Persepolis

August 31, 2016

The Tent City in the middle of nowhereville called Persepolis was designed by the Parisian interior-design firm Maison Jansen on 160 acres. All in all there were fifty arranged in a star pattern around a central fountain. A whole forest was recreated in the desert with each tree flown in from Versailles and tended by French arborist and horticulturist firm La Champoingne.

Catering services were provided by Maxim’s de Paris, which closed its restaurant for almost two weeks to provide for the glittering celebrations. Legendary hotelier Max Blouet came out of retirement to personally supervise the banquet. Lanvin designed the uniforms of the Imperial Household. 250 red Mercedes-Benz limousines were used to chauffeur guests from the airport and back. Dinnerware was created by Limoges and linen by Porthault.

Nothing since then has ever come to remotely close to the sheer scale and grandeur of the Persepolis celebrations…nothing.

————————————————————–

‘The last Shah of Iran was an incredibly sensitive man. He was a romantic and sentimentalist. A cultivated man who appreciated the arts – whose greatest mistake was to put all his chips on the Americans.

He had a great vision to transform Iran from a parochial, insular and backward country steeped in mumbo jumbo into the first world country. During the 1970’s the Shah marched Iran into becoming a dynamic middle-east regional power. The Shah implemented broad economic and social reforms, including enhanced rights for women, and religious and ethnic minorities along with land reforms.

The election of Mr. Carter as president of the United States in 1976, with his vocal emphasis on the importance of human rights in international affairs, was a turning point in US-Iran relations. The Shah of Iran was accused of torturing over 3000 prisoners. Under the banner of promoting human rights, Carter made excessive and impossible and childish demands on the Shah, threatening to withhold military and social aid. Carter pressured the Shah to release “political prisoners”, whose ranks included radical fundamentalists, communists and terrorists. Many of these individuals are now among the evil intellectuals we face in the form of ISIS.

The Carter Administration insisted that the Shah disband military tribunals, demanding they be replaced by civil courts. The effect was to allow trials to serve as platforms for anti-government propaganda. Carter pressured Iran to permit “free assembly”, which encouraged and fostered fundamentalist anti-government rallies. The British government and its MI6 intelligence agency also heightened the Shah’s precariousness. The government-controlled BBC presented Iranians with a dossier of twenty hour newscasts detailing the location of all anti-Shah demonstrations and consistent interviews with the exiled outcast Ayatollah Khomeini, making a religious scholar few Iranians knew about into an overnight sensation.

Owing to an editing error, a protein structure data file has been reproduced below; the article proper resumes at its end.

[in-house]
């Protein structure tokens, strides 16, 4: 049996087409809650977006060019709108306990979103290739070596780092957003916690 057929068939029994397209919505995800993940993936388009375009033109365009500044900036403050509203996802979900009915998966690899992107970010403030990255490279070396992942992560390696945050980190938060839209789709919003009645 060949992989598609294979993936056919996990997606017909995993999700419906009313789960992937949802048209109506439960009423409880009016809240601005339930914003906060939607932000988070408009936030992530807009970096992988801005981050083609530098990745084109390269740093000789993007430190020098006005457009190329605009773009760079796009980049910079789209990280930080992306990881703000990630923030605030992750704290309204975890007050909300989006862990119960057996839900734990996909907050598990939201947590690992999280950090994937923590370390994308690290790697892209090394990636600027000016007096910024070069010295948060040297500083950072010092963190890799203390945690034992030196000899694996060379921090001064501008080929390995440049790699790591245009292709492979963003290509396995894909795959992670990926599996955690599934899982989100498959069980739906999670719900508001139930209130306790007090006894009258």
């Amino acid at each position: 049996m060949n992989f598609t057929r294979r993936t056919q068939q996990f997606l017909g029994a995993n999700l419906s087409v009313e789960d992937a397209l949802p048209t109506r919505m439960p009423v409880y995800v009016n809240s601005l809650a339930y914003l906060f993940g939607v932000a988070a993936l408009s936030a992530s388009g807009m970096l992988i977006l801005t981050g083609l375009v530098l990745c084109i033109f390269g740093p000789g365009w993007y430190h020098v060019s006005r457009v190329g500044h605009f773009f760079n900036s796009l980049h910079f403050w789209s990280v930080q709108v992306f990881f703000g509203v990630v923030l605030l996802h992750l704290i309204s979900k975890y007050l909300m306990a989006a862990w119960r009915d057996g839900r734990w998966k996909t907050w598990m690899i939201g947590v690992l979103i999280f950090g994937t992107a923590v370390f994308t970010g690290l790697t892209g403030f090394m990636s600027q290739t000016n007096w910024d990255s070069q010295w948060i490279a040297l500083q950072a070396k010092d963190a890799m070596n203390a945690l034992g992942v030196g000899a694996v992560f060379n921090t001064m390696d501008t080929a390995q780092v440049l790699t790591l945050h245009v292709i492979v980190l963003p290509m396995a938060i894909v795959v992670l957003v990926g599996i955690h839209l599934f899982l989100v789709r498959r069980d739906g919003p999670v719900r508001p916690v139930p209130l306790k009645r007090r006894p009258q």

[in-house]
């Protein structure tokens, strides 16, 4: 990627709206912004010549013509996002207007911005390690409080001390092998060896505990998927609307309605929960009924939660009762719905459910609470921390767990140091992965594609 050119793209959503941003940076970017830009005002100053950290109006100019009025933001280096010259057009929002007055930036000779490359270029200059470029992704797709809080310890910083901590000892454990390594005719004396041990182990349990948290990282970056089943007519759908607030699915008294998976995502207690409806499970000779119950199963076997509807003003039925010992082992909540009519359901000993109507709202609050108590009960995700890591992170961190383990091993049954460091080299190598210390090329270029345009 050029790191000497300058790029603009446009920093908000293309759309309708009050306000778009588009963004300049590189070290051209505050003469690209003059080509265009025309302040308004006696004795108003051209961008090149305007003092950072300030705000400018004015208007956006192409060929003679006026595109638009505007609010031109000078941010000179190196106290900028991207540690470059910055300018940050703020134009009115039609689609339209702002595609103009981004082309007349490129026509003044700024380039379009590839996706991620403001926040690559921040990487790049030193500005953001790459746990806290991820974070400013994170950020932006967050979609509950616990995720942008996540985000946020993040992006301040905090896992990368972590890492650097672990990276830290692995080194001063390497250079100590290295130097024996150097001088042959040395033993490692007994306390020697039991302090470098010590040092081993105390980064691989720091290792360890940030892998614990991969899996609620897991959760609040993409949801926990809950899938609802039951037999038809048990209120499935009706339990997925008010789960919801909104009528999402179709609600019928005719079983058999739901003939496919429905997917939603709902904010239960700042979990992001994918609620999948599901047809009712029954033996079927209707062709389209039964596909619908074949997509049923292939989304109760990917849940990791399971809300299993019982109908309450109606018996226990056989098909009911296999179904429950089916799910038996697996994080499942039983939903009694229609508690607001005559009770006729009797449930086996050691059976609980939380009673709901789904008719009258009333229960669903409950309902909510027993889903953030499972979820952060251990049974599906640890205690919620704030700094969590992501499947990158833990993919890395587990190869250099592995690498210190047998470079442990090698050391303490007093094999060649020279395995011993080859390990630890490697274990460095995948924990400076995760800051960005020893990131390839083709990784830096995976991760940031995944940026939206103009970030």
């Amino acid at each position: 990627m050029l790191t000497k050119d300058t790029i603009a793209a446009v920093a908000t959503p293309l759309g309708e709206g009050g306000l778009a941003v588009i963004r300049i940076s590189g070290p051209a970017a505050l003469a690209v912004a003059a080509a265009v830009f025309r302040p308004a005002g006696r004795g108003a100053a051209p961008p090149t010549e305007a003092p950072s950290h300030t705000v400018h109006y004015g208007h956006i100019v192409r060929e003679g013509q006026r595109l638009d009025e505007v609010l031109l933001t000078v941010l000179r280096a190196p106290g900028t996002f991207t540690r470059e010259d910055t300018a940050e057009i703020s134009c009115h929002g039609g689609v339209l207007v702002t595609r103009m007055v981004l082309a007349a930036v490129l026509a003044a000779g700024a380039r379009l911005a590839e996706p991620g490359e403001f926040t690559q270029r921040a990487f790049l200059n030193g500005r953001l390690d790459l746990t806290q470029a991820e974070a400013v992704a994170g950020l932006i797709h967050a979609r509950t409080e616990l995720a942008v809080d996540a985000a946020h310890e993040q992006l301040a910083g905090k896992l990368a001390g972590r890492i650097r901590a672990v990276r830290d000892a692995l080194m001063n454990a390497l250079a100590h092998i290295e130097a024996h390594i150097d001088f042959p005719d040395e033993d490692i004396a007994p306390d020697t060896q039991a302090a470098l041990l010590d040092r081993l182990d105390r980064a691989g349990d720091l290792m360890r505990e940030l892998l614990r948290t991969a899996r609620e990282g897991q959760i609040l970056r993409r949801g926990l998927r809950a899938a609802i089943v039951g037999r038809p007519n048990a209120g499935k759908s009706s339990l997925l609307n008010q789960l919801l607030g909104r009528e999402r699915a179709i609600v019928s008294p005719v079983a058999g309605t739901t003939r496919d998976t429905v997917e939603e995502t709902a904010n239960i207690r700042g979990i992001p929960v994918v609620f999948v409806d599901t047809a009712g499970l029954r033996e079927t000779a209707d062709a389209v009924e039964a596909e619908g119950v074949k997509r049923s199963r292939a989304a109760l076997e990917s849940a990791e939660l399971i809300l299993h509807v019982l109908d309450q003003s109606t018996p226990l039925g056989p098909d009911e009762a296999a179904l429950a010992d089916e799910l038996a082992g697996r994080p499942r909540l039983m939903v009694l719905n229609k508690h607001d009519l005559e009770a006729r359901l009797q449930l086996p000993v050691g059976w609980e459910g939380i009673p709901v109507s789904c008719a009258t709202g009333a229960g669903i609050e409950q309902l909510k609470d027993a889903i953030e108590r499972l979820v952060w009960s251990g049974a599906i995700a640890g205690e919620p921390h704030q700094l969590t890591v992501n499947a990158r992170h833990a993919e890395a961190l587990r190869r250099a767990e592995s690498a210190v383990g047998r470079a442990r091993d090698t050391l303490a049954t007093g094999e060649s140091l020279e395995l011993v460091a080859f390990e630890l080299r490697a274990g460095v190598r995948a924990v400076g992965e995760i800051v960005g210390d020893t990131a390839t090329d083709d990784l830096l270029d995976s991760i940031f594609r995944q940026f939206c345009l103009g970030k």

When the Shah was unable to meet the Carter Administration and British demands, the Carter Administration reportedly ordered the Central Intelligence Agency to stop $4 million per year in funding to religious Mullahs who then became outspoken and vehement opponents of the Shah. All these clandestine efforts served only to undermine the Shah’s efforts to defuse the volatile situation in Iran. Confronted with lack of US support and unleashed Mullah fury, the Shah of Iran fled the country.

Subsequent to the Carter Administration’s ill-conceived foreign policy initiative, Iran is now a rouge state. Ayatollah Khomeini’s dictatorship executed the Shah’s prisoners, predominantly communist militants, along with more than 20,000 pro-Western Iranians. Women were sent back into servitude and had to hide behind curtains. Citizens were arrested merely for owning satellite dishes that could tune to Western programs. American diplomats were taken hostage, and the Soviet Union invaded Iran’s eastern neighbor Afghanistan as a result of this chaos, allowing it to secure greater influence in Iran and Pakistan. The struggle against the Soviets in Afghanistan, and the defeat of this invading Superpower with help from the United States under President Reagan gave rise to the radicalization and emergence of Muslim zealots like Osama bin Laden. Moreover, within a year of the Shah’s ouster, Iran on its western flank was locked into the Iran-Iraq War, in which the U.S. sided with secular Iraq and its military dictator Saddam Hussein.

In summary the Shah never stood a chance in hell against a confused, incoherent and schizoperhnic American foreign policy in the Middle East that constantly blew hot and cold and a spineless president who simply didn’t comprehend the importance of Iran’s strategic role along side the complexities of the geo political realities of the region.

Eventually the Shah was forced into exile and during his final days he was humiliated, shunned and treated like a vagabond pariah…this is what happens when one gets too close to America….as Sitting Bull once summed it up succinctly, ‘white man speak with forked tongue.’ There are many many valuable lessons here….my fear the current leaders of Singapore don’t seem very interested to learn from history as they edge closer and closer to America.’

Leave a Reply

Fill in your details below or click an icon to log in:

WordPress.com Logo

You are commenting using your WordPress.com account. Log Out / Change )

Twitter picture

You are commenting using your Twitter account. Log Out / Change )

Facebook photo

You are commenting using your Facebook account. Log Out / Change )

Google+ photo

You are commenting using your Google+ account. Log Out / Change )

Connecting to %s

%d bloggers like this: